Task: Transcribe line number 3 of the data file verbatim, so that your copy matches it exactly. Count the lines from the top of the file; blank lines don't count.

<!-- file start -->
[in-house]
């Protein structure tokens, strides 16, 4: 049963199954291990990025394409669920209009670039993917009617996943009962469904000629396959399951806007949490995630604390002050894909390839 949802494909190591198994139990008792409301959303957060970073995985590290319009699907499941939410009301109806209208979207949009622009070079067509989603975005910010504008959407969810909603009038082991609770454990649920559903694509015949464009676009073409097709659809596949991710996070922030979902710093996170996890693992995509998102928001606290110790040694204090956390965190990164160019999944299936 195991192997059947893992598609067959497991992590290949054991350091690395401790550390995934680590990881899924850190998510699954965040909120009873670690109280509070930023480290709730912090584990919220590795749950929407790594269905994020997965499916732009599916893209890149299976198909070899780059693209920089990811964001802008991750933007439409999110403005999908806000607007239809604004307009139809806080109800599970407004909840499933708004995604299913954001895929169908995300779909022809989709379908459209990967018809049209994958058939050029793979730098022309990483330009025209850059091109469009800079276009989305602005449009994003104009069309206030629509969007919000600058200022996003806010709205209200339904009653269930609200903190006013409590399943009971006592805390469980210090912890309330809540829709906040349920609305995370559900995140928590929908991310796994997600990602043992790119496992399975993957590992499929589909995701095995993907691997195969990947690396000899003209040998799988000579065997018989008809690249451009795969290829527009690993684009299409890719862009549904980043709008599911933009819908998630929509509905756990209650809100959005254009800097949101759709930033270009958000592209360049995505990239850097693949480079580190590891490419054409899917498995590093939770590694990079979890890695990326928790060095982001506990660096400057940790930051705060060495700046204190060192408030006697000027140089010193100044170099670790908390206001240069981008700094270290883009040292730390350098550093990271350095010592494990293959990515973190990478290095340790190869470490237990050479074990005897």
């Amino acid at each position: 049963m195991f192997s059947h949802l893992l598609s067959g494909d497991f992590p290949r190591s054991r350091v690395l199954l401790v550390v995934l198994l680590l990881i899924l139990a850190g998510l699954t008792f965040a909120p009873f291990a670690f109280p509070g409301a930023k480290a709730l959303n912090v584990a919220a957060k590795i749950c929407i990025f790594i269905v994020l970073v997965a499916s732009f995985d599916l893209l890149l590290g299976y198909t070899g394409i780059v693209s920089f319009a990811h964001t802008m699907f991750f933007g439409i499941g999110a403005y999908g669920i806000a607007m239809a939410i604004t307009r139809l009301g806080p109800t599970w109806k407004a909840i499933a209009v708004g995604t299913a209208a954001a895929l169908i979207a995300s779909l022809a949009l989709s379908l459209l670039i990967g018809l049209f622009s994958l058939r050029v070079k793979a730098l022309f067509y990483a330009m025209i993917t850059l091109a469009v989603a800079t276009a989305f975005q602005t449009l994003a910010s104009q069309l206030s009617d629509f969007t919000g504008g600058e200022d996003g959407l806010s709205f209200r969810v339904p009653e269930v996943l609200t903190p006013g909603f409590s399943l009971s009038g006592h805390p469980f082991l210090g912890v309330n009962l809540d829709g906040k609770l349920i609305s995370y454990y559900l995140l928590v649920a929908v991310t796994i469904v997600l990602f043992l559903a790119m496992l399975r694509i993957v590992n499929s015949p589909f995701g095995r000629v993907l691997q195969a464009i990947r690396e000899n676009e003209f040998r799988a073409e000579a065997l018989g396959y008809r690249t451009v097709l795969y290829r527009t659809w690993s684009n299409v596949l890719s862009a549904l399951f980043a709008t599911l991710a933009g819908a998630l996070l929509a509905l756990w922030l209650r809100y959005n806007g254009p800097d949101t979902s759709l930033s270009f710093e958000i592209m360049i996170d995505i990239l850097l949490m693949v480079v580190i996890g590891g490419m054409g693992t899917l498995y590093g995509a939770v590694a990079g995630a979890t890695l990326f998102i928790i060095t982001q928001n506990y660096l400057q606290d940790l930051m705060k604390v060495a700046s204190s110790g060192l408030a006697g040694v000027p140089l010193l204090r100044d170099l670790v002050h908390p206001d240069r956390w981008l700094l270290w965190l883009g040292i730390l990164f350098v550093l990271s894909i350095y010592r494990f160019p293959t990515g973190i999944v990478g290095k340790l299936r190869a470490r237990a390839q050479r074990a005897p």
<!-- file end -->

């Amino acid at each position: 049963m195991f192997s059947h949802l893992l598609s067959g494909d497991f992590p290949r190591s054991r350091v690395l199954l401790v550390v995934l198994l680590l990881i899924l139990a850190g998510l699954t008792f965040a909120p009873f291990a670690f109280p509070g409301a930023k480290a709730l959303n912090v584990a919220a957060k590795i749950c929407i990025f790594i269905v994020l970073v997965a499916s732009f995985d599916l893209l890149l590290g299976y198909t070899g394409i780059v693209s920089f319009a990811h964001t802008m699907f991750f933007g439409i499941g999110a403005y999908g669920i806000a607007m239809a939410i604004t307009r139809l009301g806080p109800t599970w109806k407004a909840i499933a209009v708004g995604t299913a209208a954001a895929l169908i979207a995300s779909l022809a949009l989709s379908l459209l670039i990967g018809l049209f622009s994958l058939r050029v070079k793979a730098l022309f067509y990483a330009m025209i993917t850059l091109a469009v989603a800079t276009a989305f975005q602005t449009l994003a910010s104009q069309l206030s009617d629509f969007t919000g504008g600058e200022d996003g959407l806010s709205f209200r969810v339904p009653e269930v996943l609200t903190p006013g909603f409590s399943l009971s009038g006592h805390p469980f082991l210090g912890v309330n009962l809540d829709g906040k609770l349920i609305s995370y454990y559900l995140l928590v649920a929908v991310t796994i469904v997600l990602f043992l559903a790119m496992l399975r694509i993957v590992n499929s015949p589909f995701g095995r000629v993907l691997q195969a464009i990947r690396e000899n676009e003209f040998r799988a073409e000579a065997l018989g396959y008809r690249t451009v097709l795969y290829r527009t659809w690993s684009n299409v596949l890719s862009a549904l399951f980043a709008t599911l991710a933009g819908a998630l996070l929509a509905l756990w922030l209650r809100y959005n806007g254009p800097d949101t979902s759709l930033s270009f710093e958000i592209m360049i996170d995505i990239l850097l949490m693949v480079v580190i996890g590891g490419m054409g693992t899917l498995y590093g995509a939770v590694a990079g995630a979890t890695l990326f998102i928790i060095t982001q928001n506990y660096l400057q606290d940790l930051m705060k604390v060495a700046s204190s110790g060192l408030a006697g040694v000027p140089l010193l204090r100044d170099l670790v002050h908390p206001d240069r956390w981008l700094l270290w965190l883009g040292i730390l990164f350098v550093l990271s894909i350095y010592r494990f160019p293959t990515g973190i999944v990478g290095k340790l299936r190869a470490r237990a390839q050479r074990a005897p």